Book Review: The Architecture of Sir Ernest George

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The Architecture of Sir Ernest George
Hilary J. Grainger (Spire Books, £65, *£60)

Some of us owe Sir Ernest George an apology. We have seen him through the eyes of Sir Edwin Lutyens, who, on his way to greatness, briefly passed through George’s office, and went on to despise an architect who gathered his ideas on the sketching tours that he made of the Continent every summer. It has taken Hilary J. Grainger to point out that George’s watercolours and etchings were so accomplished as to win praise from as severe a critic as Ruskin.

As for the buildings, they could be far more sensitive to their surroundings than Lutyens implies. The village hall and market cross at Buscot, in the Cotswolds, are practically Arts-and-Crafts. George emerges from this masterly account as a kindly, self-effacing man, who was, nevertheless, the one star of the office.

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A Londoner, he was brought up in Southwark. His father, a wholesale ironmonger, smiled on his son’s artistic nature: if, on visits to France and Germany, he came back to find George still working on an unfinished sketch, he would, George remembered as an old man, quietly ‘light another cigar’ and wait. Despite having begun his career in the office of Samuel Hewitt, a local but supposedly rising man, George got off to a flying start.

An early commission (1866) came from Peter Cow, of the eponymous gum, who was a resident of Streatham where George was then living. The same year, almost incredibly, the Duke of Wellington commissioned George and his partner Thomas Vaughan to build a house and wine stores on his Spanish estates. Before long, the firm was building Rousdon for the biscuit manufacturer Sir Henry Peek.

After Vaughan’s early death-said to have been brought on by ‘brain fever’ as a result of overwork-George designed every last baluster and corbel built by the firm himself. Full-sized drawings flowed fluently from his pencil. Harold Peto, who replaced Vaughan, has become known as a poet among garden designers, evoking dreamy Italian moods. It is clear, however, that he was a rather less comfortable person to be around than George, who left him, as the son of a successful railway contractor, to work up new clients.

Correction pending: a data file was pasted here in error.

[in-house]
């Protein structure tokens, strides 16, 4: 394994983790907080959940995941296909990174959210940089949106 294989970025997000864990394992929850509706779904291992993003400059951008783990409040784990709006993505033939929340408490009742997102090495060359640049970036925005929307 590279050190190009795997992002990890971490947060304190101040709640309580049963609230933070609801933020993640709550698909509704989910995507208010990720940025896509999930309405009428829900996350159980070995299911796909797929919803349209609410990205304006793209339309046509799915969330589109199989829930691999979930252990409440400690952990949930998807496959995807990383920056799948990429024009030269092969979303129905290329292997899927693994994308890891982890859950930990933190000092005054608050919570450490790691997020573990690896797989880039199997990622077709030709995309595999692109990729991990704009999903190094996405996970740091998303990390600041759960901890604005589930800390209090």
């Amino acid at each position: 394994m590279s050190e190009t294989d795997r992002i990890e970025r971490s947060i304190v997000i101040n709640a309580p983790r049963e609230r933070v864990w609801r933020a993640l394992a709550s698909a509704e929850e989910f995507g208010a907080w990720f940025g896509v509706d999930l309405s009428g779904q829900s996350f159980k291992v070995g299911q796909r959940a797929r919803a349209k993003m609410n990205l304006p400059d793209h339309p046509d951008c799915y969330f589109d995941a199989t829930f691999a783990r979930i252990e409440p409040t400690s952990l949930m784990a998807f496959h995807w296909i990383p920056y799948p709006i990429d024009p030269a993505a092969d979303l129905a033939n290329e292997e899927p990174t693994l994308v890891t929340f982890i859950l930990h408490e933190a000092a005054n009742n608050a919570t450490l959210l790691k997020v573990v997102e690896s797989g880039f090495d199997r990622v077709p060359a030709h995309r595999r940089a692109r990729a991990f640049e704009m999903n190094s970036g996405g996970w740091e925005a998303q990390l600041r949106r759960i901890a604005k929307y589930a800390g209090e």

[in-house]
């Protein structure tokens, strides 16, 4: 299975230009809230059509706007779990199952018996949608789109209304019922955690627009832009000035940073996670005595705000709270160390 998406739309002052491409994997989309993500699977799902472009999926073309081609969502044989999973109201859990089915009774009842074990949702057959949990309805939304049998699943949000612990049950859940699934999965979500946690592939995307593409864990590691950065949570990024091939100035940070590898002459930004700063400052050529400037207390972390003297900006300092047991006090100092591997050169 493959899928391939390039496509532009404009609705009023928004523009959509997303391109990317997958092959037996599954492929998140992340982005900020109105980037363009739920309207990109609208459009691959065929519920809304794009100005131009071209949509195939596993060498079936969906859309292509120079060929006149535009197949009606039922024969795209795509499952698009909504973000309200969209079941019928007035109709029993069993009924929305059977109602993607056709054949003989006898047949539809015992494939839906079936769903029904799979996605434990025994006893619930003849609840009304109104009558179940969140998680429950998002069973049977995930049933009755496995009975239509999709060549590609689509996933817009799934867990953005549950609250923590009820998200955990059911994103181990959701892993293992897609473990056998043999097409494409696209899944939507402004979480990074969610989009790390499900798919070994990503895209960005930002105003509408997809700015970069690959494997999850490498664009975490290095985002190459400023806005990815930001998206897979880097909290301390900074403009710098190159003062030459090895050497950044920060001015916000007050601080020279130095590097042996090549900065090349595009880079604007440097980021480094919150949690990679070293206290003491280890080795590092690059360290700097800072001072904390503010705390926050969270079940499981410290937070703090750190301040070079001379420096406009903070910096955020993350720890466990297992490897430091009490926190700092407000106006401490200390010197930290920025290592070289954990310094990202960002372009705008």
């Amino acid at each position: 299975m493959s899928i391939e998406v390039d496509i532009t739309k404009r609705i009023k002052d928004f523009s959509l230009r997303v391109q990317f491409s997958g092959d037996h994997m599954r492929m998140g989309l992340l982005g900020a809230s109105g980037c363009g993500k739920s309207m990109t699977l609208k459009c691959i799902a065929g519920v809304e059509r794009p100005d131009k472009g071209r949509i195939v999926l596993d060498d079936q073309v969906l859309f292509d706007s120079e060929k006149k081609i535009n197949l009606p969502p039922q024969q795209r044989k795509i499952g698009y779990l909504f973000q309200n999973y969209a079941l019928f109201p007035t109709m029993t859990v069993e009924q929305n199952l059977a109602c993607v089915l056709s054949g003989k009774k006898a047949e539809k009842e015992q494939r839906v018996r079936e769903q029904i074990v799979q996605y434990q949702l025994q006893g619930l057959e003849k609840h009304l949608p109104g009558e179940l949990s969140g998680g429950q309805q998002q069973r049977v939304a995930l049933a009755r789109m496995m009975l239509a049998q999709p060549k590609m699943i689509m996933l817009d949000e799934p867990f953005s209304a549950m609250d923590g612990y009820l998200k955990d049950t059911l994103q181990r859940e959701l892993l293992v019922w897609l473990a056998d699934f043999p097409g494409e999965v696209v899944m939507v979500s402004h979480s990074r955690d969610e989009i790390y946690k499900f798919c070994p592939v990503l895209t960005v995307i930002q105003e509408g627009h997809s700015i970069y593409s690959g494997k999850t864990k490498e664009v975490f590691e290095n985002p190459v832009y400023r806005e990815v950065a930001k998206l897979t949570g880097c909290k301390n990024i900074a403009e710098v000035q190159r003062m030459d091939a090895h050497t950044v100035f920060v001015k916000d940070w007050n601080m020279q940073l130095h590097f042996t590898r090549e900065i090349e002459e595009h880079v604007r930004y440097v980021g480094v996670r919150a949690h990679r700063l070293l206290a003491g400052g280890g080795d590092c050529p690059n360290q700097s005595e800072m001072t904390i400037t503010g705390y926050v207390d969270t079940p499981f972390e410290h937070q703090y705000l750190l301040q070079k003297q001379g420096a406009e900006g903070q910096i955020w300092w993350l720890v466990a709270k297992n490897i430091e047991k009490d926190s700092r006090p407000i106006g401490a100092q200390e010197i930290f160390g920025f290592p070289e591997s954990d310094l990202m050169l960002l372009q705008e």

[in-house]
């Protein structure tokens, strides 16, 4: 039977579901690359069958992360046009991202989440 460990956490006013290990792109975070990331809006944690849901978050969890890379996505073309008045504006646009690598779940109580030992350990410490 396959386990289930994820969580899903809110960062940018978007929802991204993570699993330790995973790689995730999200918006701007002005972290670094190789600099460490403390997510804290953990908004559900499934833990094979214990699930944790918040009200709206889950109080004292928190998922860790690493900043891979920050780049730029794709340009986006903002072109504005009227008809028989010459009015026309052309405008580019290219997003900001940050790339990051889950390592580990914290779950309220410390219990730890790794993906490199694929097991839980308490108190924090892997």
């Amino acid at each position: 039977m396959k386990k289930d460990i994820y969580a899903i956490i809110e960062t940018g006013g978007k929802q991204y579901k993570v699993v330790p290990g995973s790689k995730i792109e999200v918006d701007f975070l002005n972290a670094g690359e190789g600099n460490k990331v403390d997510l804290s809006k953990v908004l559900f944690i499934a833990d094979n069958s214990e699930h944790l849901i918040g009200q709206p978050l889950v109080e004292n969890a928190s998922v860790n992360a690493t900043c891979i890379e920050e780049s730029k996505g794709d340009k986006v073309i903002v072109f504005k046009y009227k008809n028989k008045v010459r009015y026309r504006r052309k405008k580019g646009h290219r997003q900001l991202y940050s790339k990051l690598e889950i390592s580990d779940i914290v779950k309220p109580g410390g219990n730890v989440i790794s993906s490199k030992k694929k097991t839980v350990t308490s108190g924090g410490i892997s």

Peto, who hated London, left the partnership in 1892. His place was taken by Alfred Yeates, an affable, bustling man, who, according to the former pupil Darcy Braddell, ‘did not mean much to the drawing office’, being ‘hopelessly overshadowed by the dazzling personality and performance of his senior partner’.

Dazzling isn’t always the word one would apply to George’s many country houses. Taste was moving away from the bombast and theatricality of some mid-Victorian compositions, and George, perhaps temperamentally, preferred the pipe and slippers of an undemonstrative Elizabethan style, varied with bursts of Classicism in the Oxford wing at Welbeck Abbey and Crathorne Hall in Yorkshire. But the houses were admirably planned and could contain unexpected effects, such as a dramatically huge chimneyhood in a great hall. Estate buildings could be delightful; there are some indubitable
masterpieces, such as the Ossington Coffee Palace and Hostelry at Newark-on-Trent.

It was George and Peto who invented the house style of the Cadogan Estate, which Osbert Lancaster would call Pont Street Dutch, and flâneurs around Harrington Gardens have much to thank them for. Lutyens may have pooh-poohed the months he spent in what was called the ‘Eton of architects’ offices’, but to others it was ‘that cradle of the English Domestic Revival’.